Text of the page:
Sussexes Getting Annoyed Over ‘South Park’ Would Be ‘Self-Destructive’

Prince Harry and Meghan Markle getting “annoyed” at grownup animated comedy South Park‘s spoofing can be “completely self-destructive,” based on a brand new episode of Newsweek‘s The Royal Report podcast.

The royal couple discovered themselves the goal of considered one of South Park‘s legendary take-downs within the second episode of its twenty sixth season, which aired on February 15, titled “The Worldwide Privacy Tour.”

The pair had been spoofed because the “Prince and Princess of Canada” characters who transfer to the city of South Park after leaving the monarchy and are proven to repeatedly profess a want for privateness in public methods.

Prince Harry and Meghan Markle "South Park"
Prince Harry and Meghan Markle in New York City on December 6, 2022, and (inset) a nonetheless from “South Park” “The Worldwide Privacy Tour,” 2023. The royal couple discovered themselves the goal of considered one of South Park’s legendary take-downs.
ANGELA WEISS/AFP through Getty Images/Comedy Central

The episode was extensively shared on-line, with many commentators and social media accounts utilizing clips to mock or communicate derogatively in regards to the royals. However, for the couple to take this too severely can be misjudged, Newsweek‘s chief royal correspondent, Jack Royston, informed The Royal Report.

“It touches on several things that probably will in all honesty be cutting to Harry and Meghan,” he stated.

“One is that they describe Meghan as [the prince’s] ‘B-word wife.’ Now, Meghan did a whole [Archetypes] episode on the b-word in which she refused to say the b-word […] But essentially she said it was a sexist trope used to hold women back, and the fact that they’ve kind of just straightforwardly referred to her using this word is probably not going to go down all that well.”

Meghan’s Archetypes podcast launched in August 2022 and the royal said that her intention via the sequence was to “dissect, explore, and subvert the labels that try to hold women back.”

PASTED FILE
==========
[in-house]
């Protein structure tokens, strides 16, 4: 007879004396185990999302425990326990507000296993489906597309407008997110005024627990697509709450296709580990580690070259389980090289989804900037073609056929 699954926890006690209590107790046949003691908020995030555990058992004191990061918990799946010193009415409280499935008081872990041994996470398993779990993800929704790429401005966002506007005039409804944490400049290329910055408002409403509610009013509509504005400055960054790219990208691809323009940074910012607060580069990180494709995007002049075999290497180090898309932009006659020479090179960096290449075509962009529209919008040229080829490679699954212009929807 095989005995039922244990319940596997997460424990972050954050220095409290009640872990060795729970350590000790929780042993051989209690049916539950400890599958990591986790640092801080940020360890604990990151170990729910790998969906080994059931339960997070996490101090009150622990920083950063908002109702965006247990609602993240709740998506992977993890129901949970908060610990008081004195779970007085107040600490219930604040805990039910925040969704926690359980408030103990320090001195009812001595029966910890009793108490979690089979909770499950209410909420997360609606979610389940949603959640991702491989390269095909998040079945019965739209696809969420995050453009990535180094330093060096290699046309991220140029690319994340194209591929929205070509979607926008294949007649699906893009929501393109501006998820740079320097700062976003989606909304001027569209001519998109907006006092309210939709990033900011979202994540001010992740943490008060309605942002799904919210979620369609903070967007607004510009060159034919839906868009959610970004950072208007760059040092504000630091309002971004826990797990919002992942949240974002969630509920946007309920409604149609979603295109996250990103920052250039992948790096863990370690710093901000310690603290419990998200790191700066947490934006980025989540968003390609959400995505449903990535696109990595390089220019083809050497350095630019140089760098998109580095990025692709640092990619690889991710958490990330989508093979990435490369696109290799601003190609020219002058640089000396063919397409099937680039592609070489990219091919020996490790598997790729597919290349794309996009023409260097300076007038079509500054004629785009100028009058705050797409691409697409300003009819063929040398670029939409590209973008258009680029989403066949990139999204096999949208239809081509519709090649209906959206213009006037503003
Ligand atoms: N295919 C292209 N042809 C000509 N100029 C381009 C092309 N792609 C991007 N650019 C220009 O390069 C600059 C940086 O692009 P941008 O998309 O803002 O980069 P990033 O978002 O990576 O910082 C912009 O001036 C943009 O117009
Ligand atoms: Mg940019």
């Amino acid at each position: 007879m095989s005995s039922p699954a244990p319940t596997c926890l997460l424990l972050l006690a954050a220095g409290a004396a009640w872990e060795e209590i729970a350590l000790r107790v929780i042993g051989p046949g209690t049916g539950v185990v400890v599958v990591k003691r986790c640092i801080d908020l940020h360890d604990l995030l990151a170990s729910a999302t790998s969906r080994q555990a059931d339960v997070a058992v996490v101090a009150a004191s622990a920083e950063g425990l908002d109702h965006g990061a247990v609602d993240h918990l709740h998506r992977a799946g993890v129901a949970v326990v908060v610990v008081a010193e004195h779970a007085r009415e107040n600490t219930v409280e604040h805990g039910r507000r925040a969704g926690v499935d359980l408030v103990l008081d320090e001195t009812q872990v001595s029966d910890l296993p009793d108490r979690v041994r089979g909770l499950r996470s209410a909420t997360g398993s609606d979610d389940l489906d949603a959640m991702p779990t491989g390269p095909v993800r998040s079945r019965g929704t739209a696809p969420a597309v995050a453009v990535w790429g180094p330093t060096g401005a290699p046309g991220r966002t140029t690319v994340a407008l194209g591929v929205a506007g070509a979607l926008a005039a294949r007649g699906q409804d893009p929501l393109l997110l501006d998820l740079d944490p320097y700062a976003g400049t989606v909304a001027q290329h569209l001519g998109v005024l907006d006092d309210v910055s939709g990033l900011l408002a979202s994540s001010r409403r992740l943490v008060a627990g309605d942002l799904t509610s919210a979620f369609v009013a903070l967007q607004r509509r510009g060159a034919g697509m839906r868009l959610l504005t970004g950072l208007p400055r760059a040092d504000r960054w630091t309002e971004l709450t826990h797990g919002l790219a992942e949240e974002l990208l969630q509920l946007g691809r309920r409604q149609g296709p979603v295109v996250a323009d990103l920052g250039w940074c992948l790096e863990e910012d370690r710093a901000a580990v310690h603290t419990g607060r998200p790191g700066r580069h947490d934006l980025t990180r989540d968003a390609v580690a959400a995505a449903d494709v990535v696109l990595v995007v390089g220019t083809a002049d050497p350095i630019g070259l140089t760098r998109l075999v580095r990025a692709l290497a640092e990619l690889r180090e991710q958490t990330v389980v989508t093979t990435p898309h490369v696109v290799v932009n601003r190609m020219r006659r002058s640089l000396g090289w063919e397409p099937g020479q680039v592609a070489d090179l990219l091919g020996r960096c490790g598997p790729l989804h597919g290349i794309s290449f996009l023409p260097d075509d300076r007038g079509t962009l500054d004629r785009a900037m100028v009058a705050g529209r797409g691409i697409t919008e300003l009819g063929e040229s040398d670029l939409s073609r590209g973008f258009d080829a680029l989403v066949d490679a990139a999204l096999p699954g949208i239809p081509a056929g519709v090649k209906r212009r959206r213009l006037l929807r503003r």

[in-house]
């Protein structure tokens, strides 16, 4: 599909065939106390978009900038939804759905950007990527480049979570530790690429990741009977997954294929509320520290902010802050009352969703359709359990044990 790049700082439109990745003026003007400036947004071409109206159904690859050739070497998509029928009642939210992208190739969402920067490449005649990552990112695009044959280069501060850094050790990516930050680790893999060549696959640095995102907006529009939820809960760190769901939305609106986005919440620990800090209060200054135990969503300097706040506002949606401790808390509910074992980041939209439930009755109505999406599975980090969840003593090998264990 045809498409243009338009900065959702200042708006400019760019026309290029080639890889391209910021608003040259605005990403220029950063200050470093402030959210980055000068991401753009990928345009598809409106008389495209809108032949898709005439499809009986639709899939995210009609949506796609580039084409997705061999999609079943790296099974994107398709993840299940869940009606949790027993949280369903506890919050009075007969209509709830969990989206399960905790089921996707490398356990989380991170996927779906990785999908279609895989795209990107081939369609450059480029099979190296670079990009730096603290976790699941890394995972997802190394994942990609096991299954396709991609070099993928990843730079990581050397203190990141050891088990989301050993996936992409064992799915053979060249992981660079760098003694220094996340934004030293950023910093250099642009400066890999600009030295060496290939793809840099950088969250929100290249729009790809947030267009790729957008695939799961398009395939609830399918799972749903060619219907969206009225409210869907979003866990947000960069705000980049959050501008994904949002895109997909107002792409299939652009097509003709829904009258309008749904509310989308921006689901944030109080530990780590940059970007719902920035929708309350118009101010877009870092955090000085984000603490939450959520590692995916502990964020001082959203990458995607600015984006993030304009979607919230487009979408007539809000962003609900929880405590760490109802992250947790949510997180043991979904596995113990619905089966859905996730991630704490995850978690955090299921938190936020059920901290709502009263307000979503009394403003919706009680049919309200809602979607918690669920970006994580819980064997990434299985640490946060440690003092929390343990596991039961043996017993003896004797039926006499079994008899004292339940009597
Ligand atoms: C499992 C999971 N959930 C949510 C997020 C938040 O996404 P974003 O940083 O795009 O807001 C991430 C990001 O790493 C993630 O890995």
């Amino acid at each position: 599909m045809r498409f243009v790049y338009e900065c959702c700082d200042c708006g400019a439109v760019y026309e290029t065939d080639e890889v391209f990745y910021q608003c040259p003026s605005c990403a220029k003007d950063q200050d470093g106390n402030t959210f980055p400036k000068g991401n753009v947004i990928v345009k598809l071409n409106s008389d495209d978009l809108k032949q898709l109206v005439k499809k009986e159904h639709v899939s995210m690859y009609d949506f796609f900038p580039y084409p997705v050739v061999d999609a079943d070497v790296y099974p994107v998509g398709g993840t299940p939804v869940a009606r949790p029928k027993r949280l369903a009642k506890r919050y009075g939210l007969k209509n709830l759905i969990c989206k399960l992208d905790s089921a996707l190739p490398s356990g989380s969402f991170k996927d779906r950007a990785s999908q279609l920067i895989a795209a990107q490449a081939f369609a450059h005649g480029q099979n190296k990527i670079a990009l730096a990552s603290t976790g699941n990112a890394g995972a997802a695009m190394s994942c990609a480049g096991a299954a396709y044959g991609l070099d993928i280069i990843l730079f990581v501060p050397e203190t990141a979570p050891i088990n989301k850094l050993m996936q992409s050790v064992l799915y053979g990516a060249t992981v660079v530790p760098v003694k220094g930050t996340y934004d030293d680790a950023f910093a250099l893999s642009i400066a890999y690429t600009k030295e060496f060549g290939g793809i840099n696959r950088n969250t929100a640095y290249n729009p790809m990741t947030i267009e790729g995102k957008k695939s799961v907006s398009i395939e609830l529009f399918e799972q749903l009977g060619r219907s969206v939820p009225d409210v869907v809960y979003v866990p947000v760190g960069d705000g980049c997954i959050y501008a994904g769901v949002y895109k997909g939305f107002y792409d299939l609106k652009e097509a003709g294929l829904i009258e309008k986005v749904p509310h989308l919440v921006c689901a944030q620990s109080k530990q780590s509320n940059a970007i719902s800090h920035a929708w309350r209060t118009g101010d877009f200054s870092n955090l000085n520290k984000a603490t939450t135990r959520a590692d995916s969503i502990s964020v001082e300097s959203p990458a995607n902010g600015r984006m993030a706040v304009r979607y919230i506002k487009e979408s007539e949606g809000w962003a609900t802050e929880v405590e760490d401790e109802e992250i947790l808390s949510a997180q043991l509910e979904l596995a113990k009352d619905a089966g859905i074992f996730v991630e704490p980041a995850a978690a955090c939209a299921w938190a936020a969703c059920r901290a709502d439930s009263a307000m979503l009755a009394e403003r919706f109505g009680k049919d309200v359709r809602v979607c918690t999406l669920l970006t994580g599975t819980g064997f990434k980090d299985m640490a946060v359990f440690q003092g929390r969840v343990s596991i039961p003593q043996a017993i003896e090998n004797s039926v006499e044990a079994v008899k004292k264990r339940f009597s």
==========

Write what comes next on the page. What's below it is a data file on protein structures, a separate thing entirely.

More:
Meghan herself mentioned using the “b-word” and the derogatory connotations is had when used towards ladies on an episode of the present final November.

The use of the “b-word” will not be the one a part of the South Park roast that the Sussexes will take difficulty with.

“They also repeat some of the kinds of tropes that you get a little bit of on social media, particularly on TikTok. When [the characters] are on the Canadian talk show, Harry is talking and Meghan kind of cuts him off,” Royston defined. “So there probably are a couple of things that will sting a little bit.”

After the present aired, hypothesis arose as as to whether Harry and Meghan would sue the present for its illustration of them. They weren’t really named, however the hyperlink was apparent to viewers.

The couple have since denied that they’re contemplating authorized motion, with a spokesperson telling Newsweek that the suggestion was “baseless and boring.” How they react total, nevertheless, may sign an essential stage of their public growth, Royston supplied.

Meghan Markle and Prince Harry
Meghan Markle and Prince Harry on June 3, 2022. A spokesperson for the couple has stated that reviews they’re contemplating suing over their “South Park” spoofing are “baseless and boring.”
Matt Dunham – WPA Pool/Getty Images

“One would hope that they have enough perspective to also see the funny side and just kind of take it in the spirit it was intended, in fact I think it’s really important that they do try as hard they possibly can to see the funny side and to not get upset about it,” he stated.

“You just can’t get annoyed with South Park. They have been so kind of wantonly insensitive for so long and it’s also such an obvious parody that there’s just no point in getting annoyed. It would be completely self-destructive to do so.”

Harry and Meghan aren’t the one members of the British royal household to have been spoofed by South Park previously. After Prince William married Kate Middleton, the present did a parody royal marriage ceremony episode, although the characters weren’t as intently based mostly on the actual life couple as within the Sussexes’ case.

Queen Elizabeth II was additionally spoofed in a previous episode and Princess Diana was featured in a Christmas themed present.

James Crawford-Smith is Newsweek’s royal reporter based mostly in London. You can discover him on Twitter at @jrcrawfordsmith and skim his tales on Newsweek’s The Royals Facebook web page.

Do you might have a query about King Charles III, William and Kate, Meghan and Harry, or their household that you desire to our skilled royal correspondents to reply? Email [email protected]. We’d love to listen to from you.

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